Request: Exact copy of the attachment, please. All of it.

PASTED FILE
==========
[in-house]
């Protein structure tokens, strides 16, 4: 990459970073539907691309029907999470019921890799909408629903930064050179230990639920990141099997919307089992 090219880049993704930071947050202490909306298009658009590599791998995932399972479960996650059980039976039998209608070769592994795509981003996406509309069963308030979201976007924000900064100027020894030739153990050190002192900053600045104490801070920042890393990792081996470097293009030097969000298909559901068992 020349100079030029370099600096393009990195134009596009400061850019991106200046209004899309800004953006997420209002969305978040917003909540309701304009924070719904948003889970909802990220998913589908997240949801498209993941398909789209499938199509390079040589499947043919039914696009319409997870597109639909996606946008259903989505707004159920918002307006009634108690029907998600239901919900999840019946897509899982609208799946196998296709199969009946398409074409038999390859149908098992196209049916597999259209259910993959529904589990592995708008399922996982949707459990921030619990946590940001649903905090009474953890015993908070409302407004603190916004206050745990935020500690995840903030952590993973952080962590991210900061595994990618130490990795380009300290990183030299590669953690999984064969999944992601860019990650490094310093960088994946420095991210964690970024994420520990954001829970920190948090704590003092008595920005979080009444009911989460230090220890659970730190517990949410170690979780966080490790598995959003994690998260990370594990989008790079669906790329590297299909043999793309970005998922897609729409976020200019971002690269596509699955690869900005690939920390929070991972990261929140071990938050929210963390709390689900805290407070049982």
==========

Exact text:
[in-house]
């Protein structure tokens, strides 16, 4: 990459970073539907691309029907999470019921890799909408629903930064050179230990639920990141099997919307089992 090219880049993704930071947050202490909306298009658009590599791998995932399972479960996650059980039976039998209608070769592994795509981003996406509309069963308030979201976007924000900064100027020894030739153990050190002192900053600045104490801070920042890393990792081996470097293009030097969000298909559901068992 020349100079030029370099600096393009990195134009596009400061850019991106200046209004899309800004953006997420209002969305978040917003909540309701304009924070719904948003889970909802990220998913589908997240949801498209993941398909789209499938199509390079040589499947043919039914696009319409997870597109639909996606946008259903989505707004159920918002307006009634108690029907998600239901919900999840019946897509899982609208799946196998296709199969009946398409074409038999390859149908098992196209049916597999259209259910993959529904589990592995708008399922996982949707459990921030619990946590940001649903905090009474953890015993908070409302407004603190916004206050745990935020500690995840903030952590993973952080962590991210900061595994990618130490990795380009300290990183030299590669953690999984064969999944992601860019990650490094310093960088994946420095991210964690970024994420520990954001829970920190948090704590003092008595920005979080009444009911989460230090220890659970730190517990949410170690979780966080490790598995959003994690998260990370594990989008790079669906790329590297299909043999793309970005998922897609729409976020200019971002690269596509699955690869900005690939920390929070991972990261929140071990938050929210963390709390689900805290407070049982």